Almy: Egg flies are great in winter
Ice froze in the guides of the fly rod as I cast to the school of fish hovering silently near the bottom of the stream. Suddenly a fish turned to the side and its white mouth opened. I set the hook quickly and was fast to a feisty rainbow trout. After a raucous battle, I worked the silver fish in close, twisted the hook free and watched as it darted back into the dark river currents.
The fight warmed me up quickly. Suddenly the cold didn’t feel quite so bad.
It’s hard to think of a single more productive pattern for catching trout and steelhead in winter and early spring than an egg fly. These flies first appeared way back in the 1950s. They were originally tied to imitate a cluster of eggs. Now those large offerings are still used by some, but most anglers today turn to smaller patterns that duplicate a single egg.
In large rivers or with very big fish such as steelhead and salmon, the cluster flies are still a good bet. For most situations, though, a single egg is preferable. Size 4-12 or 6-12 short-shank hooks are standard. You can weight the hook shank with lead, but for a more natural presentation and fewer hang-ups on the bottom of the stream, tie the flies unweighted and add split shot 12 inches up on the tippet.
Larger flies –4s to 6s — are best for big fish or turbid water. For clear water go with size 8-12 hooks. The more pressure the water gets, the smaller the eggs you should use.
Egg color varies widely. Over 30 colors of yarn used to tie egg flies are offered. The best bet is usually to match the most common natural eggs where you fish. If you don’t know that, try orange, peach, pink, yellow, olive and chartreuse. Over the years I’ve caught more fish on Peachy King than all other colors put together, but it still pays to be flexible. Experiment and the fish will tell you which hue they like best.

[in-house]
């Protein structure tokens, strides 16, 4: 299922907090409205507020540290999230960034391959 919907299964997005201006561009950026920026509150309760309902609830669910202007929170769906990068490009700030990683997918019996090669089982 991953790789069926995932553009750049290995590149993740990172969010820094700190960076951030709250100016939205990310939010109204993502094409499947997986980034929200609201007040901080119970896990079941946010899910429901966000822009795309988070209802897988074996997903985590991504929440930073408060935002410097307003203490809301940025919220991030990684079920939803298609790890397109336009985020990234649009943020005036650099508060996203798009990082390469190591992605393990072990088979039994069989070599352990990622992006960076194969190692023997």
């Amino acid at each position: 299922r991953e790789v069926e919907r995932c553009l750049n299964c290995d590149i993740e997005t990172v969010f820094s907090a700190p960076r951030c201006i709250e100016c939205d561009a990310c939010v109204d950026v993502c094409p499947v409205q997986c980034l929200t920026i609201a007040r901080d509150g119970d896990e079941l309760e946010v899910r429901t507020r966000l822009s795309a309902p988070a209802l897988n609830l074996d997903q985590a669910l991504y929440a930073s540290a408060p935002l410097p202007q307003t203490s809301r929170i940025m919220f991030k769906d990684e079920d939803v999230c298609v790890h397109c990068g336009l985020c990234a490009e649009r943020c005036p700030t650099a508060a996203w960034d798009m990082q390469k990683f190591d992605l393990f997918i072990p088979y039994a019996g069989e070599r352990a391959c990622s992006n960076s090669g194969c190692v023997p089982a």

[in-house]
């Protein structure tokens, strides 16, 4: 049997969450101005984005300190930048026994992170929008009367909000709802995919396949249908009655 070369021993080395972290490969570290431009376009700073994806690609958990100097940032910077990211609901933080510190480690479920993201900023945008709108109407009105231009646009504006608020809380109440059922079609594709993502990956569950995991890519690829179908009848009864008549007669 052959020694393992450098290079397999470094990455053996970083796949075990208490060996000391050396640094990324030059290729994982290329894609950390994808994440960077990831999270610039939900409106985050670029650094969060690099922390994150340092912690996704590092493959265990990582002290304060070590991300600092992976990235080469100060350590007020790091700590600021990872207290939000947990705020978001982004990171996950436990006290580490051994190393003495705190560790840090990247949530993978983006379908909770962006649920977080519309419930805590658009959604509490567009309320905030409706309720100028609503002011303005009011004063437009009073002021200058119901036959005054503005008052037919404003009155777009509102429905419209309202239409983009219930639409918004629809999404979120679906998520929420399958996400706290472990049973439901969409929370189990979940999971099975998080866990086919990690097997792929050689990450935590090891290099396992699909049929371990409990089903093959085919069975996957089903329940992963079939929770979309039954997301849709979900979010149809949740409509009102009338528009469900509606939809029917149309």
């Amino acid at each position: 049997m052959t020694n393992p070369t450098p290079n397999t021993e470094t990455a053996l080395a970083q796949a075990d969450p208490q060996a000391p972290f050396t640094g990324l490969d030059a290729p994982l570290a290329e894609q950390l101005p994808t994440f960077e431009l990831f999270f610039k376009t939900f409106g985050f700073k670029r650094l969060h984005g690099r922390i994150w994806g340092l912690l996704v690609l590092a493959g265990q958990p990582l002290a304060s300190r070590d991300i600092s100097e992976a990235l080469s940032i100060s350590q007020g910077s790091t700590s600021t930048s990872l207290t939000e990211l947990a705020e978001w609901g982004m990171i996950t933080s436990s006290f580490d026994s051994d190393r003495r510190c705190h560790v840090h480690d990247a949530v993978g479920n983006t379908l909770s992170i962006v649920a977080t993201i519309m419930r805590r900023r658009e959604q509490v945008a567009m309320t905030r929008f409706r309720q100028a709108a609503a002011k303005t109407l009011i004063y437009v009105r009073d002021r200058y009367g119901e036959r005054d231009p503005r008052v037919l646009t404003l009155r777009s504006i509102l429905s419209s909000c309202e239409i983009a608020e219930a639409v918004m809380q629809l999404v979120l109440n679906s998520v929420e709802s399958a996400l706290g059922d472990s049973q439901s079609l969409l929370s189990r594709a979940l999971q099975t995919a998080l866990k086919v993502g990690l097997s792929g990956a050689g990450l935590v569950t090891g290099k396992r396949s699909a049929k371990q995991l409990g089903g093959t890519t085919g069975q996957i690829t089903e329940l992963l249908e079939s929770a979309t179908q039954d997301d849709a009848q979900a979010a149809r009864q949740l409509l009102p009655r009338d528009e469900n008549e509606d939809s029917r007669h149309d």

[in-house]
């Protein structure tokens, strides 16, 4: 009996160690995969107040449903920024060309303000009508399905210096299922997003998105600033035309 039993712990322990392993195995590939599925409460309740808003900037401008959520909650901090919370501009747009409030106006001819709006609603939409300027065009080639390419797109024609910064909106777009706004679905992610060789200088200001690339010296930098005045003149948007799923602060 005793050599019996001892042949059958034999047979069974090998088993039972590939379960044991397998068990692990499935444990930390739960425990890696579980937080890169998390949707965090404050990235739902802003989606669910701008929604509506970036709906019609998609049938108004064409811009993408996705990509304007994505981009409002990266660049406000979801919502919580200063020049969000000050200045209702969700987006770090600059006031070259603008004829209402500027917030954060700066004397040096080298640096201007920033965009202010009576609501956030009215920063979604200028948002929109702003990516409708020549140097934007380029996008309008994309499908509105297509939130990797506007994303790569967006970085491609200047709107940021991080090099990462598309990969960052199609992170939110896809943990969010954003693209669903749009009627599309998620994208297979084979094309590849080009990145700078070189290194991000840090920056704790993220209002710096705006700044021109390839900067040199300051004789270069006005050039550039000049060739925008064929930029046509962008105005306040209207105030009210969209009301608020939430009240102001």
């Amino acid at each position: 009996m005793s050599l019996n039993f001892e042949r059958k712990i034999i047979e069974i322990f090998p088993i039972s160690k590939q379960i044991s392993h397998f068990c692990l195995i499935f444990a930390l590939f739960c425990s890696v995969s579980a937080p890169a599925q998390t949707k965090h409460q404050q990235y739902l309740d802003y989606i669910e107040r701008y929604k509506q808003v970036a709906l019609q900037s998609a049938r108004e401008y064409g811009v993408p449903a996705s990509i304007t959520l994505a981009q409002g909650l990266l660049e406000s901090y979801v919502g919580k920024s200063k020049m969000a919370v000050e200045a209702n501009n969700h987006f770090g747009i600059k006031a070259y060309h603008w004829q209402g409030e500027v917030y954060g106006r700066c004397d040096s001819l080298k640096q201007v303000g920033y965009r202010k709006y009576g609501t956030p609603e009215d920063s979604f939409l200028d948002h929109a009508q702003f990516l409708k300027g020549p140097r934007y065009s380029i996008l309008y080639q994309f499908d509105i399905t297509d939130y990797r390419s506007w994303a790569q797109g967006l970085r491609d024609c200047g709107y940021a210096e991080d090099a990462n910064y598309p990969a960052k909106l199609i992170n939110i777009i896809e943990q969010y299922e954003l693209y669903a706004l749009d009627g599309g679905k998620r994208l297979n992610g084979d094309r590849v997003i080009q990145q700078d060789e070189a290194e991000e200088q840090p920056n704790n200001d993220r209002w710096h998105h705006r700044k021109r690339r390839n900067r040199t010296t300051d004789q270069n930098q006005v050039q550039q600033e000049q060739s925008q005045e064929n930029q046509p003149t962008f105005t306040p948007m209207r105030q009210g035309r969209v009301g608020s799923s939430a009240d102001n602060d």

Egg yarn simply spun and trimmed to an oval shape on a plain hook is usually the best offering. At times, though, adding dressings can increase the effectiveness of egg flies. Try a few strands of marabou, Krystal Flash or similar material around the front for a collar or a short tail. This added bit of flash can help, especially if the water is slightly cloudy. Bead head egg flies are another option. These sink especially well for deeper waters.
Tackle for fishing egg flies should consist of an 8-9 foot rod and light reel spooled with backing and a size 4-6 floating line, weight forward or double taper. To this add a 9-12 foot leader tapering to a 3-5X tippet with a strike indicator near the top of the leader.
In deep water fast sinking tip lines or shooting heads can be used, but often just a few split shot will provide sufficient weight. You can crimp these directly to the tippet or tie in a tiny barrel swivel where the tippet connects to the rest of the leader and leave the tag end of that knot long enough to attach the split shot to. That way the lead will pull off if it hangs up without the fly breaking off.
Cast upstream and quartering across. Allow the fly to drift just like a real egg would — tumbling naturally along the stream bottom without drag or manipulation. You can false cast when necessary, but often the best tactic is to just work the fly back close then lob out roll casts upstream. Keep the rod tip pointed at the fly as it works down in the flow through deep runs, pools and tailouts. At any slight hesitation in the line’s drift or darting motion from the fish you’re watching, set up by pulling the line and the rod back quickly.
Strikes will often be subtle. But once you set the hook, the fight of a sleek steelhead or trout will be anything but timid.
Award-winning outdoors writer Gerald Almy is a Maurertown resident.
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